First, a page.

Times are really tough, so it may not come as a surprise that here and abroad, even the Tooth Fairy is feeling the pinch! Here’s an easy read you may like to share with your clients.
These days, savvy kids may want to hold onto a lost tooth until market conditions improve. This is the message from US dental insurance company Delta Dental Plans Association, which has found in its annual survey that the Tooth Fairy’s purse strings are tighter.
According to the just-released Original Tooth Fairy Poll, sponsored by Delta Dental, the American Tooth Fairy’s average cash gift for a lost tooth declined from the dollar equivalent of R60 to about R50. Locally, the Tooth Fairy is also feeling slightly less generous.
Nine-year-old Nathi Zulu was disappointed when he found just R10 under his pillow. ‘The Tooth Fairy usually gave him R25 per tooth,’ explains his mother, Constance Zulu. ‘Unfortunately, the Tooth Fairy has a lot of bills, including school fees.’
Lee Hancox, Head of Channel and Segment Marketing at Sanlam Personal Finance, confirms that the South African Tooth Fairy is feeling the pressure when it comes to disposable income. ‘Day-to-day costs have risen, so it’s costing the Tooth Fairy more to put petrol in the fairy-mobile, pay the bond on her fairy house, and feed the fairy family, also taking into account that the Tooth Fairy may have debt to service every month.
‘All this and increasing monthly expenses mean she has less to spend on paying children for their teeth.’
Lee advises the Tooth Fairy to try to cut expenses. ‘Differentiate between want and need. Does the Tooth Fairy really need a new set of wings now, or can it wait a month or two? If she can cut out unnecessary spending, she may have some extra cash towards the payout.’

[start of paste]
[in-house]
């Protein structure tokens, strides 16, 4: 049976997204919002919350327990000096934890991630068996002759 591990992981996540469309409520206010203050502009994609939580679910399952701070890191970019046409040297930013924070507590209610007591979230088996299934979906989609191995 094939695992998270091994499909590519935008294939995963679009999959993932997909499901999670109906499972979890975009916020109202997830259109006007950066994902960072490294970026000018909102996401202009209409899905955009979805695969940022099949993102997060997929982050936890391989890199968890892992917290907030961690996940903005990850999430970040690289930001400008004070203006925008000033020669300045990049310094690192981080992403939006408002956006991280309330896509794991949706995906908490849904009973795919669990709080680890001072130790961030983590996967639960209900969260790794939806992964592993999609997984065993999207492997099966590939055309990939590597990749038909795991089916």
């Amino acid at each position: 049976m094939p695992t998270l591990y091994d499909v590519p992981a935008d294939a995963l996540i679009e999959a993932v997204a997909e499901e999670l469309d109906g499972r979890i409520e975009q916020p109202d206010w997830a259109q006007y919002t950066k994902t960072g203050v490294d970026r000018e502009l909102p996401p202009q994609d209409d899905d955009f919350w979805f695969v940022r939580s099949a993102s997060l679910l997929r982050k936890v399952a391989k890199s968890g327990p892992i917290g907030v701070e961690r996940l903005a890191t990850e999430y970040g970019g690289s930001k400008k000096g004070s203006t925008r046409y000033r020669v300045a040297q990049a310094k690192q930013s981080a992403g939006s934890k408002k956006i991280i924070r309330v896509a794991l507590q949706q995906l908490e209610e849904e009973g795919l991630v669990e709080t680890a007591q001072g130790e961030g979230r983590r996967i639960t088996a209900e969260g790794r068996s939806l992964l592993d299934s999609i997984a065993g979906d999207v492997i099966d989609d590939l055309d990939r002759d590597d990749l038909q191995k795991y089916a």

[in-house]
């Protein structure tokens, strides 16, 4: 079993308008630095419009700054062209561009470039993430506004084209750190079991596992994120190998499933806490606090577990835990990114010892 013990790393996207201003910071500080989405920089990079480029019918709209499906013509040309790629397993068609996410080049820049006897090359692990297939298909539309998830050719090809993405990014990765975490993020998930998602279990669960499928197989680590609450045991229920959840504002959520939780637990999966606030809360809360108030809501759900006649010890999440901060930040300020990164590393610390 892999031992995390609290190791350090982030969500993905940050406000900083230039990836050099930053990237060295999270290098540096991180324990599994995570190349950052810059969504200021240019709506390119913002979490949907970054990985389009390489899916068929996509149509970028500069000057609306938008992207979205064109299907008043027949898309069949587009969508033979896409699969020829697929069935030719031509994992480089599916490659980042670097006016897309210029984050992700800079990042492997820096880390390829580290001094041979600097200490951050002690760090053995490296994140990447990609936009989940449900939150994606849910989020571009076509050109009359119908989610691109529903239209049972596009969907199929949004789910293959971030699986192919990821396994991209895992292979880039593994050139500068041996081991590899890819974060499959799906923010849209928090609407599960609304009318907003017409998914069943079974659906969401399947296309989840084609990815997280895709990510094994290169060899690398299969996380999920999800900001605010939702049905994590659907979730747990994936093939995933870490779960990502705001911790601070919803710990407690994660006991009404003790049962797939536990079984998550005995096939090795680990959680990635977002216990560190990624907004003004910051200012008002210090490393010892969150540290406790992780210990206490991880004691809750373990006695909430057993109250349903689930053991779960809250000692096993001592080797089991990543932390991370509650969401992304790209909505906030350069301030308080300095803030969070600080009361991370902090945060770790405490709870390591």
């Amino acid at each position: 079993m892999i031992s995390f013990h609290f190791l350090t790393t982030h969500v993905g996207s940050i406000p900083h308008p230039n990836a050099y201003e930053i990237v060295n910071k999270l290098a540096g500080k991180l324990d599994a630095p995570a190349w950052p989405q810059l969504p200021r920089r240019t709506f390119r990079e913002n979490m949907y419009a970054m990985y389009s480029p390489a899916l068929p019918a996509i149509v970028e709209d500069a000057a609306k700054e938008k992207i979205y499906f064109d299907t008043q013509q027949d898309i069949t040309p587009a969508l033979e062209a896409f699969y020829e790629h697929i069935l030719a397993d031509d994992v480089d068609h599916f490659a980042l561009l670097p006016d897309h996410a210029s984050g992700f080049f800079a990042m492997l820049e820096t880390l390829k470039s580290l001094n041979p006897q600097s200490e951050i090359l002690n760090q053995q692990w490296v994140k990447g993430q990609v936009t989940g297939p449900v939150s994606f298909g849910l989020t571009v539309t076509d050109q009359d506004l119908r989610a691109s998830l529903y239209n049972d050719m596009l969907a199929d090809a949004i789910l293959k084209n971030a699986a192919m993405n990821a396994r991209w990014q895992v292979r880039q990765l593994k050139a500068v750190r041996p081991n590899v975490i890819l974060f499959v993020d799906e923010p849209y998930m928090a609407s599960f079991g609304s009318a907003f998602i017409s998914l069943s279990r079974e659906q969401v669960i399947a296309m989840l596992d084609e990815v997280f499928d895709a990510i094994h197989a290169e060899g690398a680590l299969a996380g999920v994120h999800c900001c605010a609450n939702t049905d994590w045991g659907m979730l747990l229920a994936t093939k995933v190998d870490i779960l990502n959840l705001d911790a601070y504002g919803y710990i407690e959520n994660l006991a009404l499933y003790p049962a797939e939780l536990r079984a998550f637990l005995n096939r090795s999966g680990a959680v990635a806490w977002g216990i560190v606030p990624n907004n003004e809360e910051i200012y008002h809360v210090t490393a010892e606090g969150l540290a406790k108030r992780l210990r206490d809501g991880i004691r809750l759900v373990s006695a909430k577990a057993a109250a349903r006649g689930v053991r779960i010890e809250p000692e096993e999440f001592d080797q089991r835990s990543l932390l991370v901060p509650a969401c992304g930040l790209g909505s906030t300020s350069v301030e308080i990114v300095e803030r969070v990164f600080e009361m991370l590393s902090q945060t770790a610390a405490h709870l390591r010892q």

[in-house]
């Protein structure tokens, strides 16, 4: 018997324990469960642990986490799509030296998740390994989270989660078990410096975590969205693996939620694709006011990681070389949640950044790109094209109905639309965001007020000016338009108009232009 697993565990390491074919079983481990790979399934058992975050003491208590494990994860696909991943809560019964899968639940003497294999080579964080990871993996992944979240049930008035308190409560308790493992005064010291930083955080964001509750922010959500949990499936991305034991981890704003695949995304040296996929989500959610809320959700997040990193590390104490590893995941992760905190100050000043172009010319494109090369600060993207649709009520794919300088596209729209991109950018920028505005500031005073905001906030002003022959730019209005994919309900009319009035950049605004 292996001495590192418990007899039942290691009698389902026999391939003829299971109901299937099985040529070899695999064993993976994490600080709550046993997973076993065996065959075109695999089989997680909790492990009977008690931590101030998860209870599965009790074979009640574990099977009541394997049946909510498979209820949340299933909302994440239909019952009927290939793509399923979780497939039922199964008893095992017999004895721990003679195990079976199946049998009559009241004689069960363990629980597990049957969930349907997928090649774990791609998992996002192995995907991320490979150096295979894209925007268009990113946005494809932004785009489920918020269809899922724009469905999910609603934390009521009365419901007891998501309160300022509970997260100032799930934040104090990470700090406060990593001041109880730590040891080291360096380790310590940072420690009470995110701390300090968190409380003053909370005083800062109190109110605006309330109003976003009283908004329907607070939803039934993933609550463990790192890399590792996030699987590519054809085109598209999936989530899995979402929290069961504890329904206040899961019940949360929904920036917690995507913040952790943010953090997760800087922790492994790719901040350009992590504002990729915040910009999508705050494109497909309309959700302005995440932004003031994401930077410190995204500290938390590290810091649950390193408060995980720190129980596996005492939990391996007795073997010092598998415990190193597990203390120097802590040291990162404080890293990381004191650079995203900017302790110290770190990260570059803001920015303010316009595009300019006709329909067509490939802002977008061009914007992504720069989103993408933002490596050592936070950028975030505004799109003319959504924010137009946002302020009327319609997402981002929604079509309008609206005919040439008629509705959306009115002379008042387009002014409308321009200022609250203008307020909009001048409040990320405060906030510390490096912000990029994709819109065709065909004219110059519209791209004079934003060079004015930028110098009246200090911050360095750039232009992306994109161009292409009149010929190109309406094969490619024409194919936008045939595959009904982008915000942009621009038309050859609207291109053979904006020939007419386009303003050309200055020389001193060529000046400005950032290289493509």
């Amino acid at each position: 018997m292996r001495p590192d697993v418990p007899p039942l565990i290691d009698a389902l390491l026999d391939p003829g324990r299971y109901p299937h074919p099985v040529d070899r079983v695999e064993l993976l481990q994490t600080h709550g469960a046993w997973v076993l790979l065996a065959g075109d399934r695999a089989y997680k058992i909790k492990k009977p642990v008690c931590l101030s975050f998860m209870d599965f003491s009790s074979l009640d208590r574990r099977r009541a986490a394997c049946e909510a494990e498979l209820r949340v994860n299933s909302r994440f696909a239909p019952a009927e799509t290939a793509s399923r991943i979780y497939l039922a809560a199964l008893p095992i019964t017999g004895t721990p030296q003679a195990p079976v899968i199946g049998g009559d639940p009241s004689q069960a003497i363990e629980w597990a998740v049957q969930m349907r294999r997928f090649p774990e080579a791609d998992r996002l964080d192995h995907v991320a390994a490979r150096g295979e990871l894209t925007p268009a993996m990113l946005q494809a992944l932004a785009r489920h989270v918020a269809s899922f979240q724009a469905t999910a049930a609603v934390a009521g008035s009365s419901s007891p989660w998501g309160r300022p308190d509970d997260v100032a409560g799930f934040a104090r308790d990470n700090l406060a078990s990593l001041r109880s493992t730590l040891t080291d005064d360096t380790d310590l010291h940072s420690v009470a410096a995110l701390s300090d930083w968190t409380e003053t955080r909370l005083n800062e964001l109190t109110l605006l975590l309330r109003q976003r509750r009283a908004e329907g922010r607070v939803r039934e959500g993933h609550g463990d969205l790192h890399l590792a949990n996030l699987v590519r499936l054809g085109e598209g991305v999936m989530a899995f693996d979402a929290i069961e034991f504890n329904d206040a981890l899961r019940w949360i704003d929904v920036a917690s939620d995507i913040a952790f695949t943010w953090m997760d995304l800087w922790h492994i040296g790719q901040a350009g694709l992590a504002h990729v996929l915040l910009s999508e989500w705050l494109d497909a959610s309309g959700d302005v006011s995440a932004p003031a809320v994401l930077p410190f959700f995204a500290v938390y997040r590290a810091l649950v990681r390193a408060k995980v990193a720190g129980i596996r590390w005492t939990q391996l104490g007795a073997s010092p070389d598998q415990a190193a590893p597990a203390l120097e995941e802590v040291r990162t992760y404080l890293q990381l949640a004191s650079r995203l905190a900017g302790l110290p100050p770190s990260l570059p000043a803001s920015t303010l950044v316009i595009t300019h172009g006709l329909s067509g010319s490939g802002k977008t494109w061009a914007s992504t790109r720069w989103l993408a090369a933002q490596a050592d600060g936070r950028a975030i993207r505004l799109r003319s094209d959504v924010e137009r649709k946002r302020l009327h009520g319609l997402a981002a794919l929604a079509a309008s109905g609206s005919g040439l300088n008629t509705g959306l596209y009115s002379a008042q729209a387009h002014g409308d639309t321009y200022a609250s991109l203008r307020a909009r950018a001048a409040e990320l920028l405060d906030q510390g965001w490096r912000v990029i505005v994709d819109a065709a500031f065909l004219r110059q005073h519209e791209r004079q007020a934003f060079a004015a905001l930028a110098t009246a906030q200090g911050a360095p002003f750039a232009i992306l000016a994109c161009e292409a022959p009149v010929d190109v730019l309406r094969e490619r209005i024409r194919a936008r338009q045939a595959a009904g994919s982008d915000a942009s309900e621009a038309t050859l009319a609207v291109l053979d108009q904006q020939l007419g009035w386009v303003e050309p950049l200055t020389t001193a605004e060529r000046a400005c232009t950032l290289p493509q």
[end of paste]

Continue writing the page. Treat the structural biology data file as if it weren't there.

But at the same time, the Tooth Fairy would do well to keep track of her spending. ‘Sometimes this isn’t easy, so fairies should get a little fairy scroll and journal all their monthly expenses. ‘It may be surprising to see how much money is spent on non-essential expenses like pixie pears, fairy lights and keeping up with the elves next door,’ Lee says.
The Tooth Fairy must also have a savings plan to invest money, with a specific goal in mind. ‘She should be putting money away towards her retirement, so she can one day hang up her wings with peace of mind. An emergency fund is crucial as well and she needs to put away spare cash when she has it. This fund will build up over time and can be used for unforeseen expenses, like having to pay for a tooth unexpectedly.’